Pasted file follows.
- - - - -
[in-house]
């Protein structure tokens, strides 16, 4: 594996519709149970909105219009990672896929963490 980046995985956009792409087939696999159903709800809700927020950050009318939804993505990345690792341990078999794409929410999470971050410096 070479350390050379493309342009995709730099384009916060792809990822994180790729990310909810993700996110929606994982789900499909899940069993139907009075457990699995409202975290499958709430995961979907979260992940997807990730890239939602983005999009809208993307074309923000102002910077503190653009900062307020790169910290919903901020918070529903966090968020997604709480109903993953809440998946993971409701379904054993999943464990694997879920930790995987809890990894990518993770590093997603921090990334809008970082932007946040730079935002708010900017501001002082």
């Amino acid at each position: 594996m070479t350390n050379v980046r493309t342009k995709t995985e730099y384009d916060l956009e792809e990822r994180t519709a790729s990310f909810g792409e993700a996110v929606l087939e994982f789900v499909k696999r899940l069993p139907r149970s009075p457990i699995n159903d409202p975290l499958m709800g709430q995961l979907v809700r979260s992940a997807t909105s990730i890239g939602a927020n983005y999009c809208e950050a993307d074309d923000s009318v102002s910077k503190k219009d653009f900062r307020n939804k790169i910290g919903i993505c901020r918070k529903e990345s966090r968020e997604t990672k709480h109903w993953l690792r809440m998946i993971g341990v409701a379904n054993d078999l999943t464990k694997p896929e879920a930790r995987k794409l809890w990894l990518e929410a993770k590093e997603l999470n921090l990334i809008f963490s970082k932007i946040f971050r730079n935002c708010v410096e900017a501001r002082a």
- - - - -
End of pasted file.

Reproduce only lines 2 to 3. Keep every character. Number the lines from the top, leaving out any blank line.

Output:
């Protein structure tokens, strides 16, 4: 594996519709149970909105219009990672896929963490 980046995985956009792409087939696999159903709800809700927020950050009318939804993505990345690792341990078999794409929410999470971050410096 070479350390050379493309342009995709730099384009916060792809990822994180790729990310909810993700996110929606994982789900499909899940069993139907009075457990699995409202975290499958709430995961979907979260992940997807990730890239939602983005999009809208993307074309923000102002910077503190653009900062307020790169910290919903901020918070529903966090968020997604709480109903993953809440998946993971409701379904054993999943464990694997879920930790995987809890990894990518993770590093997603921090990334809008970082932007946040730079935002708010900017501001002082």
């Amino acid at each position: 594996m070479t350390n050379v980046r493309t342009k995709t995985e730099y384009d916060l956009e792809e990822r994180t519709a790729s990310f909810g792409e993700a996110v929606l087939e994982f789900v499909k696999r899940l069993p139907r149970s009075p457990i699995n159903d409202p975290l499958m709800g709430q995961l979907v809700r979260s992940a997807t909105s990730i890239g939602a927020n983005y999009c809208e950050a993307d074309d923000s009318v102002s910077k503190k219009d653009f900062r307020n939804k790169i910290g919903i993505c901020r918070k529903e990345s966090r968020e997604t990672k709480h109903w993953l690792r809440m998946i993971g341990v409701a379904n054993d078999l999943t464990k694997p896929e879920a930790r995987k794409l809890w990894l990518e929410a993770k590093e997603l999470n921090l990334i809008f963490s970082k932007i946040f971050r730079n935002c708010v410096e900017a501001r002082a």